To this day, the fair maintains a sluggish approach towards improvement — this, after all, is the same event that recently took 15 years to bring back official attendance figures that weren’t just based on murky guesses.

But, as noted previously in this series, the reverberations of the fair’s racist and bigoted past actions are still palpable to this day. And that simply shouldn’t be the case with an event that ostensibly dedicates itself celebrating and supporting Texans. We can’t believe we have to point out something this obvious, but ignoring or running from past problems doesn’t solve past wrongdoings; addressing them does.

To its credit, the fair has begun doing this, having named its annual Humanitarian Awards Ceremony after Craft, who died in 1985 and who the fair itself notes “played a crucial role integrating the State Fair of Texas.”

But it can certainly do more.

In June of this year, the Dallas Morning News reported on the disrepair into which her longtime residence had fallen. As that piece noted, the house, which has served as a city-run civil rights museum and marked landmark since the ’90s, is no longer being used for its prescribed purpose because it needs upwards of $1 million to be restored to its proper state and, eventually, reopened for its intended use. In September, though, the DMN reported exciting news on this front: Between a $500,000 grant from the National Park Service and an additional $250,000 squeezed out of the city’s annual budget, the Juanita Craft House has been able to miraculously accumulate three-fourths of its fundraising goal.

Is it too much to demand that the State Fair of Texas kick in the remaining quarter-million? No, we don’t think so. If the State Fair of Texas is the economic driver it claims to be (spoiler: it isn’t), then that’s chump change. Hell, if he could be bothered to remember his own salary, fair president Mitchell Glieber could donate that amount out of his annual salary and still be, by far, the highest-paid state fair executive in America. Considering the constant damage that the fair has done to the predominantly communities that surround its grounds over the years, putting the Juanita Craft House — itself located in Fair Park’s shadow — back in business is the least it could do.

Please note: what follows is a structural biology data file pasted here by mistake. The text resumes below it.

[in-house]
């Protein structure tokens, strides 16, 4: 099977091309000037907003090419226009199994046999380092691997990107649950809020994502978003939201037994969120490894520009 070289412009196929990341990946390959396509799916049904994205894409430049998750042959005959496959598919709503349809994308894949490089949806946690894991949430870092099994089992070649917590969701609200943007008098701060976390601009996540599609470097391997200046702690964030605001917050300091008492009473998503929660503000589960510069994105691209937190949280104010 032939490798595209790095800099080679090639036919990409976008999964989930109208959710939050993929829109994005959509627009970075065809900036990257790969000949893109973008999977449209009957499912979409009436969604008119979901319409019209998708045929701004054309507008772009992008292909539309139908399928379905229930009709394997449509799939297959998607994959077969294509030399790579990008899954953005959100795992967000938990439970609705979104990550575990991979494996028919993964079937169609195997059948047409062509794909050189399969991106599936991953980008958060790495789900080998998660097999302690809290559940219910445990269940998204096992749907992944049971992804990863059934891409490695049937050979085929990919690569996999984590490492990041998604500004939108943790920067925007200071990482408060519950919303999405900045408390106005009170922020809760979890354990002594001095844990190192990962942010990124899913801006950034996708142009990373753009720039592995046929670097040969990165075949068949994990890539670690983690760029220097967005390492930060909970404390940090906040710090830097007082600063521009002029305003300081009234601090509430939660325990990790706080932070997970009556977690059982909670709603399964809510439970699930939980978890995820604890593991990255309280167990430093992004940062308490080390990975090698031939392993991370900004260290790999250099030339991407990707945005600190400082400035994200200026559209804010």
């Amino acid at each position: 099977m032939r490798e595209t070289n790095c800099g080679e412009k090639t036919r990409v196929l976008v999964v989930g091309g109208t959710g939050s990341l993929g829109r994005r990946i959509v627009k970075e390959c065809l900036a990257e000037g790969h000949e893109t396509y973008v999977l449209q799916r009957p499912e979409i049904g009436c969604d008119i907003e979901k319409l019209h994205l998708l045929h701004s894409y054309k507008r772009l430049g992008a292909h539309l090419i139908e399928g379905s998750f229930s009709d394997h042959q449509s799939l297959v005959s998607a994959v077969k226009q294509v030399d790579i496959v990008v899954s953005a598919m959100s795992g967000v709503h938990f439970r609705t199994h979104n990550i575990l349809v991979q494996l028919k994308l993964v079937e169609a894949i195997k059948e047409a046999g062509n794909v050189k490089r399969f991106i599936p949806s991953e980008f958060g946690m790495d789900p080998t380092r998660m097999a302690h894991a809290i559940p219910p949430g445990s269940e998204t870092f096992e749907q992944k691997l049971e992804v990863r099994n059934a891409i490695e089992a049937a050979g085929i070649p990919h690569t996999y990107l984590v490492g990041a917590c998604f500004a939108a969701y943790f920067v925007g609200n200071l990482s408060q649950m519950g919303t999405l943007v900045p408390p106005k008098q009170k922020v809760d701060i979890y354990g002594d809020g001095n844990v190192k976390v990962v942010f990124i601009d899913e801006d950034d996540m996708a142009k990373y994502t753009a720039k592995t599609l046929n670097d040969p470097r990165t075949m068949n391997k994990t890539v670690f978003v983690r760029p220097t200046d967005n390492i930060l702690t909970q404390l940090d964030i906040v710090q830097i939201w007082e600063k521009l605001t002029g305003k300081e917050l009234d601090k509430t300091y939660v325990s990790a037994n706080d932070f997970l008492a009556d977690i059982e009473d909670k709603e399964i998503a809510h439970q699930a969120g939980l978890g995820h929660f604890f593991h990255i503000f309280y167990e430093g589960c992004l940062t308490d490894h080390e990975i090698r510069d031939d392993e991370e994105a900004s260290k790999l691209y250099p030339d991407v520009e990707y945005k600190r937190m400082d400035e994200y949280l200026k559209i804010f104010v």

There’s a word for what we’re talking about here, isn’t there? Ah, yes, we remember now: Reparations.

Yup, that’s it!

Cover photo of 1955 State Fair of Texas picketing by R.C. Hickman via the Bullock Museum

More Reasons Why The State Fair Of Texas Sucks:

  1. Its history is super racist!
  2. It’s a major drain on Dallas police!
  3. It’s bad for your health!
  4. It’s so damn expensive!
  5. It’s not the economic driver it says it is!
  6. It’s a super shitty neighbor!
  7. It’s an altar to false idols!
  8. It makes Fair Park useless!
  9. It wastes city funds on out-of-towners!
  10. It exploits cute animals!
  11. Its executives take home too much money!
  12. Everything on the midway is a ripoff.
  13. It has willfully ignored its obligations and allowed Fair Park to fall into disrepair!
  14. It refuses to be transparent about the way it spends public funds.
  15. It can’t handle Fair Park’s long-term needs.
  16. Its lauded scholarship program is a joke compared to those of other, similar events.
  17. It uses fear tactics in its negotiations with the city.
  18. It goes out of its way to shield its crowds from the poor black neighborhood that surrounds Fair Park.
  19. Its low-level employees get burned by its executives’ bad business decisions.
  20. Its ticket-based economy is designed to squeeze even more cash out of attendees.
  21. It cares way too much about parking lots that go unused most of the year.
  22. It’s petty as fuck.
  23. It celebrates humanity’s fucked up relationship with livestock.
  24. It refuses to change.
  25. It can be easily debated.
  26. Its concert bookings could be heated up a few degrees.
  27. It’s tearing the Fletcher family apart!
  28. It’s spent a least $1 million to keep its books out of the public eye. What’s it hiding?
  29. It fired a beloved employee, claiming his request to attend a charity event was a contract violation.
  30. It has become a literal joke.
  31. Who’s buying what they’re selling?
  32. Its racist roots are still being unearthed by national scholars.
  33. It’s in bed with its would-be critics.
  34. It thinks you’re super dumb.
  35. It caters to Dallas’ elite in ways you’ve never even heard of because you’re such a plebe.